As I discussed in my popular article, Truth or Consequences: Beyond the Punishment Model, employers are too quick to act like cops with the result that employees respond like criminals. Here is more support for my advice, this time from a rigorous study of new restaurant software. Instead of using the software mainly to fire workers suspected of theft, all employees were made aware that the software was looking for misbehavior. The results were positive and–to those not familiar with my approach–surprising.
The same people who are stealing from you can be set up to succeed.
–Prof. Lamar Pierce
“The savings from the [monitoring software’s] theft alerts themselves were modest, $108 a week per restaurant. However, after installing the monitoring software, the revenue per restaurant increased by an average of $2,982 a week, or about 7 percent.
“The impact, the researchers say, came not from firing workers engaged in theft, but mostly from their changed behavior. Knowing they were being monitored, the servers not only pulled back on any unethical practices, but also channeled their efforts into, say, prompting customers to have that dessert or a second beer, raising revenue for the restaurant and tips for themselves.”
Mine was the Depression generation of journalists. Many of the best people were not educated. When I went to London as a sportswriter, I didn’t even know the difference between the Baltic states and the Balkans. But I learned the advantage of the dumb-boy technique. I found that people love to talk about themselves. You get more news by trust than by tricks.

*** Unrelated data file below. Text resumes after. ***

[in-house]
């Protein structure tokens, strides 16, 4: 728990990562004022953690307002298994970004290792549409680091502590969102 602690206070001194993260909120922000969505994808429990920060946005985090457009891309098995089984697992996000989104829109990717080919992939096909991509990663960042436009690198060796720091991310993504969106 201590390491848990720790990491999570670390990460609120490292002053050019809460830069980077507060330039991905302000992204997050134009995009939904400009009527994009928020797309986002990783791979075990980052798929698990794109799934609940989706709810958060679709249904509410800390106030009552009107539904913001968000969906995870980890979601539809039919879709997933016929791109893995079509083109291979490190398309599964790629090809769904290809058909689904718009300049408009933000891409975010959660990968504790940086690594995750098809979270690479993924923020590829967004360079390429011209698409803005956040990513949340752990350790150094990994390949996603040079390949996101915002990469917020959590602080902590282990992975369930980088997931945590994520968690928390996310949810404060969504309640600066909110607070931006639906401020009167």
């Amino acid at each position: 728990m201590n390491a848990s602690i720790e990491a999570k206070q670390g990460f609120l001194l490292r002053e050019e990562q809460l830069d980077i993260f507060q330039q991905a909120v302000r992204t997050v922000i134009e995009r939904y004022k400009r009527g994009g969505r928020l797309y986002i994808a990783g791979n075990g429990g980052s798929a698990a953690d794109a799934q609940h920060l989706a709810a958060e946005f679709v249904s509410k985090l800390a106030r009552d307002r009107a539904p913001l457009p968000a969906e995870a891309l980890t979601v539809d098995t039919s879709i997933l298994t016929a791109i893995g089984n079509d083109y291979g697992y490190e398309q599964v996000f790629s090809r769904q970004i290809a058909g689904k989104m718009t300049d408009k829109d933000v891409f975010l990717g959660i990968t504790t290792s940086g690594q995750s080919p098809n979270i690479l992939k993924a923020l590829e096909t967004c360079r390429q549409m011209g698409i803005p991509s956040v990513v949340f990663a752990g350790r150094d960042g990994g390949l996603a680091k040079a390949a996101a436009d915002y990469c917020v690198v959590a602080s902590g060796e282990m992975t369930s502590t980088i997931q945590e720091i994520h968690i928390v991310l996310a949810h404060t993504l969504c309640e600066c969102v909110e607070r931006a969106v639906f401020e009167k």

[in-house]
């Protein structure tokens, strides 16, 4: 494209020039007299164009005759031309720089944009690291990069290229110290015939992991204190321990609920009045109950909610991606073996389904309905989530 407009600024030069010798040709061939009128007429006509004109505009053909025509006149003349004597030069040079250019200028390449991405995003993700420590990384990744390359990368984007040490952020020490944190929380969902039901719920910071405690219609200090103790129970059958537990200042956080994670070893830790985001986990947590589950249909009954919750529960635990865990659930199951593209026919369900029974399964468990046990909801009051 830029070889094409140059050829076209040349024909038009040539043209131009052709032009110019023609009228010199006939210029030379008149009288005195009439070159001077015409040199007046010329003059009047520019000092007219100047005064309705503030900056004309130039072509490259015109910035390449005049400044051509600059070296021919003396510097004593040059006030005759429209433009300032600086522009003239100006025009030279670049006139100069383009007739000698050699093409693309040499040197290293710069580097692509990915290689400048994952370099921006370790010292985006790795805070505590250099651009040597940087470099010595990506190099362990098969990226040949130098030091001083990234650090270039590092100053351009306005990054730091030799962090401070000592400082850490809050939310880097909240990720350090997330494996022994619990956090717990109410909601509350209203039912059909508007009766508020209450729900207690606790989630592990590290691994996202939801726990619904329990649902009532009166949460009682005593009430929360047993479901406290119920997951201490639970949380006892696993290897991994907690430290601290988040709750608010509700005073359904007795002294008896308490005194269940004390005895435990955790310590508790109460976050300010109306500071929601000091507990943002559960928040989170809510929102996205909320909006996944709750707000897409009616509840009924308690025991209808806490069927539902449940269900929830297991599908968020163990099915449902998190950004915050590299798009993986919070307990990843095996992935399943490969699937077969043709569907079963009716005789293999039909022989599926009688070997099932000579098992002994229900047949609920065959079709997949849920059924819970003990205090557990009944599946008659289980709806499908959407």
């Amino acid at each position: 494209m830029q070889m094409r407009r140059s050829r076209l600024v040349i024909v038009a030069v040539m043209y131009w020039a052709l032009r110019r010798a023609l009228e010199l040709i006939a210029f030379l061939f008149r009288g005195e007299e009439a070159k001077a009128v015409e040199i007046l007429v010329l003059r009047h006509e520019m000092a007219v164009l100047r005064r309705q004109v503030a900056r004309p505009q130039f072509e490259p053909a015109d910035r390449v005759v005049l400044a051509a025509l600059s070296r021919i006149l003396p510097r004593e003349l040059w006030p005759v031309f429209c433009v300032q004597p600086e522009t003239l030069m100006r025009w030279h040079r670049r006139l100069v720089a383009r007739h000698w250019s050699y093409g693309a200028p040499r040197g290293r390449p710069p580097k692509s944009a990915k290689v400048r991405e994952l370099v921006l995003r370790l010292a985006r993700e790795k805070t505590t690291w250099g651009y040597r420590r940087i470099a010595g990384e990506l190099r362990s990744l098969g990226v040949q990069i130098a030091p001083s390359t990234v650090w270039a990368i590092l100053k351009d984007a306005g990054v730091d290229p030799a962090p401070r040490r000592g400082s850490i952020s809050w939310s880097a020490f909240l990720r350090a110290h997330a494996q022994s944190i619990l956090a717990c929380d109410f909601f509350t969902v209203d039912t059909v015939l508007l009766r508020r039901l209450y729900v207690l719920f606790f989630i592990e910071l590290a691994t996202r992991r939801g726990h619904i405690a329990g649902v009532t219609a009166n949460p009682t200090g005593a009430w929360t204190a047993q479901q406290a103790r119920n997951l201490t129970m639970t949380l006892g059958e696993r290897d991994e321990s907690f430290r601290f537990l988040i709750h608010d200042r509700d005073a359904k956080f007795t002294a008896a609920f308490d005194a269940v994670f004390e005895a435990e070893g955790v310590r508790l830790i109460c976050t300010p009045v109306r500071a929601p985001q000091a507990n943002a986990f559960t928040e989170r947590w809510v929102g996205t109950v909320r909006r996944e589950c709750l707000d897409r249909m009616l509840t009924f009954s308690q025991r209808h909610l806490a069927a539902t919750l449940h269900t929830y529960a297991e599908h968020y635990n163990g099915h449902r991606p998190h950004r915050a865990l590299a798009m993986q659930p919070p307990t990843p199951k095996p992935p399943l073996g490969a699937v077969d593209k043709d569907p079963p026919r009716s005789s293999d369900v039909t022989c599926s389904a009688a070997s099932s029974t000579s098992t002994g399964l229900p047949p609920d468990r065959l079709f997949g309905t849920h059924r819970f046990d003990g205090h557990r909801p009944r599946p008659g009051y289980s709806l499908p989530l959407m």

But that is not a very popular idea with this generation. Because they went to college, they think that they know more than the guys who run the joint, and that’s a pretense that doesn’t work. Also they like big shots. I always felt that the way to gather news in Washington is at the periphery not at the center. You get it from the people who tell the big shots what to say.
— James Reston
interviewed by Alvin P. Sanoff
US News and World Report
Trust is increasingly recognized as an essential element of successful personal relationships, effective teamwork, and large-scale commercial relationships. The amount citizens of one country trust the residents of another has even been shown to correlate with the amount of trade between the countries.
Evaluating the level of trust in a relationship is an often evaded and sometimes sensitive task. My work coaching top executives and facilitating work groups has taught me that the “trust topic” is much easier to discuss once we realize that trust has at least five constitutive components. Examining each aspect of trust, one by one, leads us to better judgments and more fruitful conversations.